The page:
About the group
Number of smallholders: 118 = 98(M), 20 (W)
Total Area: 239.4 Ha
On-going Facilitator: WRI Indonesia
Location of project: Kampung Benteng Hulu Village, Mempura Sub-district, Siak District
Province: Riau Province
SUSTAINABILITY JOURNEY STORY
Smallholders protecting peatlands while cultivating oil palm
A group of smallholders cultivating oil palm in peatlands in a village in Siak of the Riau Province in Indonesia has successfully gained RSPO Certification, proving that they are serious and committed to addressing the importance of sustainable practices.
The smallholders are members of the Sawit Jaya Cooperative, which is located in the Benteng Hulu Village in Mempura Sub-district, Siak District, Riau Province, Indonesia. They have been cultivating oil palm since 2005/2006 in their plantations which are part of the notable peatland area in central Sumatra island.
Afif M. Nurudin, Group Manager of the Cooperative, said the smallholders are determined
to protect the peatlands from drainage and clearance. “Most of the plantations are located in the peatlands. So, we have to be very careful in securing our livelihoods.”
Indonesia holds a significant percentage of the world’s tropical peatlands, part of the ecosystem vital for storing carbon, biodiversity conservation, water resource management, and livelihoods. Over half of the areas in Siak District are carbon-rich peatland; some are even deep peat where water deposits are large. This means the oil palm in the Benteng Hulu village must be cultivated very carefully.
“The Cooperative just got RSPO Certification. This means that the smallholders have succeeded in meeting all standards, including those requiring the minimum water level of the peatland in the plantations,” said Afif. The minimum level must be maintained at between 40-60 centimeters; this is to avoid the peatland from getting dried which will potentially cause land fires and high greenhouse gas emissions, he explained.
He underlined that if the water level was under the required standard, there’s no way the Cooperative will be able to pass the strict verification of the production process to stringent RSPO Principles and Criteria.
To protect the biodiversity and ecosystem, the farmers have tried, among other things, to dam canals to stop possible drainage of the peat areas, he disclosed, adding that the action is very much in line with the regulation of the Indonesian Government on the protection and management of peatland.
He explained that preventing the peatlands from drying up is also part of the efforts to avoid forest and land fires.
Indonesia has often been badly affected by land and forest fires causing the haze that spreads to neighboring countries. One of the causes of such fires is dry peatland due to land clearing for cultivation, such as agriculture and plantation. Among the regions hit hardest by the fires and haze in Riau Province.
“It happened a long time ago, but there are no more land fires in this village since the early 2000s. If haze has recently occurred, it’s because of the effects from other areas during the dry season, not on purpose. Farmers have managed to establish sustainable livelihoods without clearing land using fires,” Afif reiterated.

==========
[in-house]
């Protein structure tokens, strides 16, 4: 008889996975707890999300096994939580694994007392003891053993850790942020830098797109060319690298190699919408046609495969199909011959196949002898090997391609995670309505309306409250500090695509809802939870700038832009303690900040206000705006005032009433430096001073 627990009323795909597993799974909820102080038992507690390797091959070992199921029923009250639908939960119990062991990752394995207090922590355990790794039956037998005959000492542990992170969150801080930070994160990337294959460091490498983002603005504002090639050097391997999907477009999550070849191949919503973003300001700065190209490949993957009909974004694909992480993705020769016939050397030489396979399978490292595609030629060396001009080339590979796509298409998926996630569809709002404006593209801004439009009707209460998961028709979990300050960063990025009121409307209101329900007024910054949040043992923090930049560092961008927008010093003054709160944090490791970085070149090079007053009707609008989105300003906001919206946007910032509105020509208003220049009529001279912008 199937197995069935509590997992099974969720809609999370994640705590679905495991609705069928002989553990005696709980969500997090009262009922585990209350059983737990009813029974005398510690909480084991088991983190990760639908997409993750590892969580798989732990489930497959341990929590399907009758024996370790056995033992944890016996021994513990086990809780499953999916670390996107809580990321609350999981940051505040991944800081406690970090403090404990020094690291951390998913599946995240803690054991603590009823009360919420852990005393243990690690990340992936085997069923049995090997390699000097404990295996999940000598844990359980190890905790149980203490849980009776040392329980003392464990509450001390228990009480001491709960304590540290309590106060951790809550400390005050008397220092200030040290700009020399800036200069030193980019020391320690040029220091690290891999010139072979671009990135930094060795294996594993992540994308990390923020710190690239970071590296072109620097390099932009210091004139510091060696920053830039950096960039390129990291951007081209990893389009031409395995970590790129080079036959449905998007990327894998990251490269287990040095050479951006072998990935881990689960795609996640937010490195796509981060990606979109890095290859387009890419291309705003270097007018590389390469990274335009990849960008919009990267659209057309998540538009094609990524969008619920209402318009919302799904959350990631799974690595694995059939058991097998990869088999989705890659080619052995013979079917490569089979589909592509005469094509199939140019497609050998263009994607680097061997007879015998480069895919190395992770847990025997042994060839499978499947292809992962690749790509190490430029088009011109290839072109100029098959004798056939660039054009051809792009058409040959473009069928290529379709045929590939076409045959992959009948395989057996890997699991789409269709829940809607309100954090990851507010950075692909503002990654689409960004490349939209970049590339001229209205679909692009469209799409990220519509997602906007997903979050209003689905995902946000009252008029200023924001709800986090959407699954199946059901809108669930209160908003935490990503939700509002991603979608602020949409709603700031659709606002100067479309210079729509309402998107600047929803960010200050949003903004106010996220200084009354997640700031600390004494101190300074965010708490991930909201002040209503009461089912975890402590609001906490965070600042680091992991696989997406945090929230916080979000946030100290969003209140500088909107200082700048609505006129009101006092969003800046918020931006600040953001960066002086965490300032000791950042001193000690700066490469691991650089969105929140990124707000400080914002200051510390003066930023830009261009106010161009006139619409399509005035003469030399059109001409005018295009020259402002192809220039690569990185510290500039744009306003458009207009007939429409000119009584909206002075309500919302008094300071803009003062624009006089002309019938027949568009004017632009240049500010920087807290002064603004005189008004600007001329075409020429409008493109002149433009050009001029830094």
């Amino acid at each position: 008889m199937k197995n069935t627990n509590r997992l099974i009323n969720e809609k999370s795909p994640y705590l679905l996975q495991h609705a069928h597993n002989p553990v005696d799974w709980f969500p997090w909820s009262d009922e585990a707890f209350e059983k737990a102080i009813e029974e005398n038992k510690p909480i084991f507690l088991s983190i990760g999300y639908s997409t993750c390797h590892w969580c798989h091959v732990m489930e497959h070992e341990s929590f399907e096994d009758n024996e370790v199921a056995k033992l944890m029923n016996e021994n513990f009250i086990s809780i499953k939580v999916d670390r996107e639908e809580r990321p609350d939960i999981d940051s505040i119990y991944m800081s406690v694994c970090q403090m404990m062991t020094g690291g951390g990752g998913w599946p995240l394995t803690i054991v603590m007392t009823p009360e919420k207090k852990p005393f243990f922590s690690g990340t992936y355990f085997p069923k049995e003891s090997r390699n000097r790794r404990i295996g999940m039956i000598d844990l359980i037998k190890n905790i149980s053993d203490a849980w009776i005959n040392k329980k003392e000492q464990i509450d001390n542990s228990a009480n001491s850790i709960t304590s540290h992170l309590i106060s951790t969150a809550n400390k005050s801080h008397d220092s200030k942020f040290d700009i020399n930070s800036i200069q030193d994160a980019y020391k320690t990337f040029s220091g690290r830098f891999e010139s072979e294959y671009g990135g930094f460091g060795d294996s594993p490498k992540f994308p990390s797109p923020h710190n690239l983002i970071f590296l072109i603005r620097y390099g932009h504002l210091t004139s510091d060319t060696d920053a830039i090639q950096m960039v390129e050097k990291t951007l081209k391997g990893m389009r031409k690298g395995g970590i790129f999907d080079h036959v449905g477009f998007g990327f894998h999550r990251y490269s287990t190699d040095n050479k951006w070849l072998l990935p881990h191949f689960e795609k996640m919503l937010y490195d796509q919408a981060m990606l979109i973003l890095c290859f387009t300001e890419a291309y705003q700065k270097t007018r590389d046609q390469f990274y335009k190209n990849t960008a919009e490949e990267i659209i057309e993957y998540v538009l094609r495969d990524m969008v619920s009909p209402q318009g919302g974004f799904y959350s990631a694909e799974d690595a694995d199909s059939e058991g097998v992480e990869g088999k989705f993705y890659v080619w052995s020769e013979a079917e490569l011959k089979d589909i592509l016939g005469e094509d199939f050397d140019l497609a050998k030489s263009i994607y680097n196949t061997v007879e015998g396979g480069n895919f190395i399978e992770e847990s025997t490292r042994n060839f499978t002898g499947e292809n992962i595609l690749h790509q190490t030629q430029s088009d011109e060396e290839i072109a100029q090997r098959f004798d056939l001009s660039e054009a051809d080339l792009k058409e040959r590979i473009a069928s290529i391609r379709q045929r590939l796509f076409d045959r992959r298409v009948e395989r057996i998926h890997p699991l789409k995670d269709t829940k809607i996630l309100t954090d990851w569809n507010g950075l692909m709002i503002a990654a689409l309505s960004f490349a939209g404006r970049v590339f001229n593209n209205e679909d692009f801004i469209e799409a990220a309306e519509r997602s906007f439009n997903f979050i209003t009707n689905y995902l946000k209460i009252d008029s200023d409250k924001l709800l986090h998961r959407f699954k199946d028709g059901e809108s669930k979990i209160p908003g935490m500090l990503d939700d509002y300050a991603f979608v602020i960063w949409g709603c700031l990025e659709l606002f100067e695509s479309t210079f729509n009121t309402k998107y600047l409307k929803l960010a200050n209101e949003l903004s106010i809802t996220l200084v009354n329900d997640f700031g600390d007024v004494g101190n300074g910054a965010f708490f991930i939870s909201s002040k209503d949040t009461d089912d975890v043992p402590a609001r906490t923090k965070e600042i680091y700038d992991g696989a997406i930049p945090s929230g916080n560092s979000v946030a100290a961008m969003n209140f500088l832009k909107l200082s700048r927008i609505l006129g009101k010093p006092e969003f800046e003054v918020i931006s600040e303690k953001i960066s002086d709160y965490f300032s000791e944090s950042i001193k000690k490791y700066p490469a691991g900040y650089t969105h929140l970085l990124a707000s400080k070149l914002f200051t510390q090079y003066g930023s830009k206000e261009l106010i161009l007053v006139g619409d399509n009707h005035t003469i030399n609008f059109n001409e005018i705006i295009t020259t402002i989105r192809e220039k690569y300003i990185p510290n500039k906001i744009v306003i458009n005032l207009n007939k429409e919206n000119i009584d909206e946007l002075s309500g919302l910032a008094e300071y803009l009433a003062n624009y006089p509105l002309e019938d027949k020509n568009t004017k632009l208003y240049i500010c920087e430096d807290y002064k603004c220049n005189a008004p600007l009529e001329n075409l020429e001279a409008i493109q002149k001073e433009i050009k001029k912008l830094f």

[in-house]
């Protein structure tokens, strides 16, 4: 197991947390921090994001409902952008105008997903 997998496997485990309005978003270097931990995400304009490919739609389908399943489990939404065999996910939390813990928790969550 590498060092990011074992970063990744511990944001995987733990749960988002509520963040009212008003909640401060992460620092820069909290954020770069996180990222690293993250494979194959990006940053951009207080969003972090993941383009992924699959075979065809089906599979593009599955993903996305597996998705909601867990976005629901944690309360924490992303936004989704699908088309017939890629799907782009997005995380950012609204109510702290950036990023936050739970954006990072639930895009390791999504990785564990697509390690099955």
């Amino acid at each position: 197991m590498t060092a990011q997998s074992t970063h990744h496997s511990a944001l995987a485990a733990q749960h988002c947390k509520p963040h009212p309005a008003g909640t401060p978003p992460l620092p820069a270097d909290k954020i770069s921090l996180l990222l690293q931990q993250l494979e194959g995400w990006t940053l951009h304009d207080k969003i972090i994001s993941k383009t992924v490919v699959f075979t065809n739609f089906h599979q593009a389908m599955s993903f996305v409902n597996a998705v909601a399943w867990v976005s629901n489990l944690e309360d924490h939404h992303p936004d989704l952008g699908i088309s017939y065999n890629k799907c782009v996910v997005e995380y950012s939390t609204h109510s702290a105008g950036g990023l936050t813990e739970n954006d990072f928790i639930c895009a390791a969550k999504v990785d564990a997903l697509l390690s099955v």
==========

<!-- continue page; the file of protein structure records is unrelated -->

Regarding mindset and behavior change, he admitted it was hard at the beginning for the smallholders to convert to sustainable practices, even though they had attended socializations and a series of training, which were well-arranged by WRI Indonesia, a non-profit research organization based in Jakarta.
“But we encouraged them continuously that there is no harm if we try to adapt the good agricultural practices, but we will get benefits if we join the RSPO. It’s good that we could finish what we must do and that we finally got the certification.”
The farmers are interested in participating because they are all independent smallholders and must always survive for the sake of the future, he continued. “We believe there must be a change to get something better. By now, we are always ready to protect the environment and society while cultivating oil palm.”
The Sawit Jaya Cooperative, according to Afif, also runs several units including credit union and retailer for fertilizer and pesticides, and is still consolidating to strengthen its organization and performance.
“We’re grateful to the local government of Siak, WRI, RSPO, and Unilever that have supported us to get the certification. By now we need help to repair the access to the plantation because about 30 percent of the road is in bad condition, so farmers must carry the harvests on motorbikes to avoid more damages.”
The proceeds from the sale of RSPO credits, he suggested, can be allocated to improve the infrastructure in the areas to ensure their harvest can reach the mill on time.
Total area covered by the project
Number of smallholders benefitting from this project
Number/percentage of women supported by this project
16.95% women in this project
How you can support
The group members are in the first year of being RSPO Certified and they need assistance from the third party to find the best model to improve their lives while managing their plantation in the peatland by the RSPO standards. This effort should be appreciated by the downstream players such as Consumer Good Manufacturers or retailers.
Please give us support in the sustainable supply chain by purchasing the RSPO Smallholders Credits. There will be more attention to protect peatland and also attention to improving the infrastructure in the plantation areas to ensure farmers’ harvest can reach the mill on time, so they can secure the highest price for their fruits which is the main source of their livelihoods.
Afif M. Nurudin